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November 19, 2008

World cotton production falls as farmers turn to new crops

World cotton production is set to fall six percent to 24.7 million tons over the next year as growers turn to other crops to make money, an international trade body has said.

"World cotton production is set to decline by 24.7 million tons by six percent in 2008-2009," the International Cotton Advisory Committee (ICAC) said in a report published during an international conference in the Burkina Faso capital recently.

Less land is being used to grow cotton worldwide, as farmers turn to corn, wheat, soya, rice and sugar cane, to stay in business, according to the ICAC. The price of cotton has fallen about 30 percent on international markets in recent months.

Members of the association, founded in Washington in 1939, represent the governments of more than 40 leading cotton producing countries, including the United States, China, India, Pakistan, Brazil, Turkey, Egypt, Australia, Colombia, Greece, Spain and Poland.

The ICAC said the decrease in the 2008-2009 year was largely due to a production fall of between 1.3 million tons and three million tons in the United States.

Decreases are also expected in Turkey, Brazil and Egypt, while increases could occur in Australia and Pakistan.

The ICAC said industrial demand for cotton could decline by one percent this year to 26 million tons, from 26.4 million in 2006-07. This is due to the economic crisis and the higher price of cotton compared to polyester, a synthetic product.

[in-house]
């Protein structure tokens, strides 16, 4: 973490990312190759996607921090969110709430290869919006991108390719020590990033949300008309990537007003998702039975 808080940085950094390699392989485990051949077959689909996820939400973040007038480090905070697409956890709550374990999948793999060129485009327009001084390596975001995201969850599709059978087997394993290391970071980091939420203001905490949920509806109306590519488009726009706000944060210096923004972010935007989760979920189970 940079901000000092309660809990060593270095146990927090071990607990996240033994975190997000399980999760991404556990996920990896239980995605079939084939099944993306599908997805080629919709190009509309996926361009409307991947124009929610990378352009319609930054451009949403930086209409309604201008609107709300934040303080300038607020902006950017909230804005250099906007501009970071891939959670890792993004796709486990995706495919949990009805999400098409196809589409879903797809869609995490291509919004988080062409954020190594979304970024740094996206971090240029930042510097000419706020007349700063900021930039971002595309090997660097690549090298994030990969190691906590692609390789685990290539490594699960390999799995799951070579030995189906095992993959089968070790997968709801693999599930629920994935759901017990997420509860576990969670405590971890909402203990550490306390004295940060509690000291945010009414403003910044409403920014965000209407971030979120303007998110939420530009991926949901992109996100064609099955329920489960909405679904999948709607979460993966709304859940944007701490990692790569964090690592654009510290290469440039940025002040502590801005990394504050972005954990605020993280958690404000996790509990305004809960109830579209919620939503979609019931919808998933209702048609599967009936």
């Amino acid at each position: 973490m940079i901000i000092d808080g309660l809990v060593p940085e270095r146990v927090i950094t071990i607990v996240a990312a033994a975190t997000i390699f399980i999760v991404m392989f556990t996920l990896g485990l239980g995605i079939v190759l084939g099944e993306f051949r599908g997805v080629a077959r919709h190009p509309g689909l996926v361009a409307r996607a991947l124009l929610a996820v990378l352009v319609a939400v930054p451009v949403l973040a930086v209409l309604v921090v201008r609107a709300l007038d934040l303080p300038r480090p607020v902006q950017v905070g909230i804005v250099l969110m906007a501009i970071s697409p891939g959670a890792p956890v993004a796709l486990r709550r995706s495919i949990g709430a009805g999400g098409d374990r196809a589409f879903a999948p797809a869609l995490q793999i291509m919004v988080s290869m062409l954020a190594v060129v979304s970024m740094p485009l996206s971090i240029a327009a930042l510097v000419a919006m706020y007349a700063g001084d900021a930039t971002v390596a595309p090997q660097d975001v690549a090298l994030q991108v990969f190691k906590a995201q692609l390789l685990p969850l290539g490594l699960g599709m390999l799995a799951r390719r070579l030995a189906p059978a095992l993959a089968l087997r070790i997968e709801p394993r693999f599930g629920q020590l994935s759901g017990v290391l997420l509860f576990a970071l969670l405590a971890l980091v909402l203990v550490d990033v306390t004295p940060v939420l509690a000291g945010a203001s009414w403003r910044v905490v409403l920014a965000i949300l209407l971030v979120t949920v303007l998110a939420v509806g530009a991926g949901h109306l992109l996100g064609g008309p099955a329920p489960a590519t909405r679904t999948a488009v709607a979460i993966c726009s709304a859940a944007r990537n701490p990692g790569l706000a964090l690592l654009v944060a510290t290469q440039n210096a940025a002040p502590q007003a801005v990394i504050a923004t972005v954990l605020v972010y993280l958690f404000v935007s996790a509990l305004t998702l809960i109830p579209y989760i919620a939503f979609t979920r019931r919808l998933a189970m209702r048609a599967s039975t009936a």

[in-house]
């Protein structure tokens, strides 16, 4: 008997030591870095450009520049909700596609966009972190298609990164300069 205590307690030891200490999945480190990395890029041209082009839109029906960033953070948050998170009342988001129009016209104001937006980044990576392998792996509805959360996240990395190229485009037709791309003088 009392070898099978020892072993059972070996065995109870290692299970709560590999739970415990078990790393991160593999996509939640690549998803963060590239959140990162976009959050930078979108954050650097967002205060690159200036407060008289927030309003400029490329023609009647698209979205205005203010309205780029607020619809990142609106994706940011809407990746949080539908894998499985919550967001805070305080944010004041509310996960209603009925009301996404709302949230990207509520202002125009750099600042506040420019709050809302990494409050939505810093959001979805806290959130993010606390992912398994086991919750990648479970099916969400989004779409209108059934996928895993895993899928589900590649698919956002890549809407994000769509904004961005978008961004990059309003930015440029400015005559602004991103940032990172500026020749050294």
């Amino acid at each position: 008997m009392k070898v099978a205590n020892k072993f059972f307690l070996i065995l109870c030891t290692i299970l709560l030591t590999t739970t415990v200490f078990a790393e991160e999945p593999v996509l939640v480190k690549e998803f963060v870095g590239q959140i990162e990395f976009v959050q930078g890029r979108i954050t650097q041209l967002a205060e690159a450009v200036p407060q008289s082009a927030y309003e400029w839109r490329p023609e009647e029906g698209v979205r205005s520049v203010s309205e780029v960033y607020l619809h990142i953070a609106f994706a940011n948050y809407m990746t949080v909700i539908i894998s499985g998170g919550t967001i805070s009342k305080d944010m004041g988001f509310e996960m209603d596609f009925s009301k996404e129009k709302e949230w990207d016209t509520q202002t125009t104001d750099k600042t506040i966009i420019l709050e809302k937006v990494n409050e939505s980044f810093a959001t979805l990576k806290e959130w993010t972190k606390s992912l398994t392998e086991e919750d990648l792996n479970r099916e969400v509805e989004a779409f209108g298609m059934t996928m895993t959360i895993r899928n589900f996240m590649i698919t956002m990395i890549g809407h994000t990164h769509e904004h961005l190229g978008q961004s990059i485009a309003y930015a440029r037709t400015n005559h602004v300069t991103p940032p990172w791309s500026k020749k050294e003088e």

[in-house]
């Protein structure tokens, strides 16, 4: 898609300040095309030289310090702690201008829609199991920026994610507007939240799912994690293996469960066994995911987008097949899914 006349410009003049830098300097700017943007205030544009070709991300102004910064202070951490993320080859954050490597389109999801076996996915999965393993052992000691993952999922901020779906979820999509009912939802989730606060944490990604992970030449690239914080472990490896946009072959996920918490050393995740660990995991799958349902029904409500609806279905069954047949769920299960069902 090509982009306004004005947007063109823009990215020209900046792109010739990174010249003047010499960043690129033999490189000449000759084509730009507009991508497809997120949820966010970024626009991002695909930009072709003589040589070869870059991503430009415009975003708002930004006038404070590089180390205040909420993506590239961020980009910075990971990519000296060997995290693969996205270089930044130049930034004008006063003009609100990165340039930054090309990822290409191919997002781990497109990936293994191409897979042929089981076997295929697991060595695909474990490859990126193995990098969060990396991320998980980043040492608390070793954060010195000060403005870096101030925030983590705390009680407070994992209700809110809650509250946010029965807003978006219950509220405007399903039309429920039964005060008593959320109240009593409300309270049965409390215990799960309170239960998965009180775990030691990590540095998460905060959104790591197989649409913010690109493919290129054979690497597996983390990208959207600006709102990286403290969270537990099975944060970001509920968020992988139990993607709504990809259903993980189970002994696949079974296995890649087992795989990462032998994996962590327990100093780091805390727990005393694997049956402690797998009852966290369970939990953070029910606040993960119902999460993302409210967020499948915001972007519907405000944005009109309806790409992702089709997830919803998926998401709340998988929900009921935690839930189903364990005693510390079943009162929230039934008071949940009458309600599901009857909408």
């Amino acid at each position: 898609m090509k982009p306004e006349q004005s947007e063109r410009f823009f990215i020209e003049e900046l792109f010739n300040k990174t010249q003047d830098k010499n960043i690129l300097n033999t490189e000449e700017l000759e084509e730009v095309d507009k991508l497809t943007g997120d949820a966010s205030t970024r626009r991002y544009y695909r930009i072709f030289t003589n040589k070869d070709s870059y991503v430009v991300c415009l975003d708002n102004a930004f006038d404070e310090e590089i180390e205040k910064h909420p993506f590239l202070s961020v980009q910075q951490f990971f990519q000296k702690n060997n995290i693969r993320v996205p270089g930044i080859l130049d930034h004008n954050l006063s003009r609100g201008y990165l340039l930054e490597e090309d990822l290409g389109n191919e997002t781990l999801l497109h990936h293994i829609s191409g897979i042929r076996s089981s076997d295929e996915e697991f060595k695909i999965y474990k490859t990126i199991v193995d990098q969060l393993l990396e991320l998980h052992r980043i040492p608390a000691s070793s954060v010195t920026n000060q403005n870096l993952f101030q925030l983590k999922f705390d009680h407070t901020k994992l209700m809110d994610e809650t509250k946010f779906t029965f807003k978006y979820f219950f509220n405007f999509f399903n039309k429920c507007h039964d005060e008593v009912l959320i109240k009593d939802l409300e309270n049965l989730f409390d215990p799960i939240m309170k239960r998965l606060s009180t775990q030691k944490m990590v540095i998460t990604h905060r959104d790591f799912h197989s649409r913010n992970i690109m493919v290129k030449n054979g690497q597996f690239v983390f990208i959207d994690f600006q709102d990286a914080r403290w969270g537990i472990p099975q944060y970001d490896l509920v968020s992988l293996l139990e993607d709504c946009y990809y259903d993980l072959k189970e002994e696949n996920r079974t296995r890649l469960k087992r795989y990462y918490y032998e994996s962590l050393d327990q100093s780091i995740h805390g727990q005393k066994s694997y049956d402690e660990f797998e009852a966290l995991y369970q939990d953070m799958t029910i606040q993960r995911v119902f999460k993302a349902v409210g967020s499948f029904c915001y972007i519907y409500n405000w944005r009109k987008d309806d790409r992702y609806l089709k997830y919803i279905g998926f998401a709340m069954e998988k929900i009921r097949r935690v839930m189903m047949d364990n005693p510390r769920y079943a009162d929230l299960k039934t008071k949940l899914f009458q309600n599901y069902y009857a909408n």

World cotton stocks are forecast to fall by 11 percent to 10.9 million tons in 2008/9.

Some 300 delegates from 56 cotton producing countries are at the conference on "Technologies for Cotton Development".

Burkina Faso's Commerce Minister Mamadou Sanou said that the next Doha round of world trade negotiations should give priority to Africa's critical but foundering cotton sector.

Burkina Faso and other west African producers Benin, Mali and Chad are demanding a cut in government subsidies given to cotton growers in the United States and other industrialised states.

"The reduction in the subsidies given for cotton must be more ambitious than the reduction accepted for agriculture in general," Sanou told the conference.

"We are fighting for the future of African cotton," Sanou, who claims African interests went ignored in this year's talks, told AFP in an interview in September.


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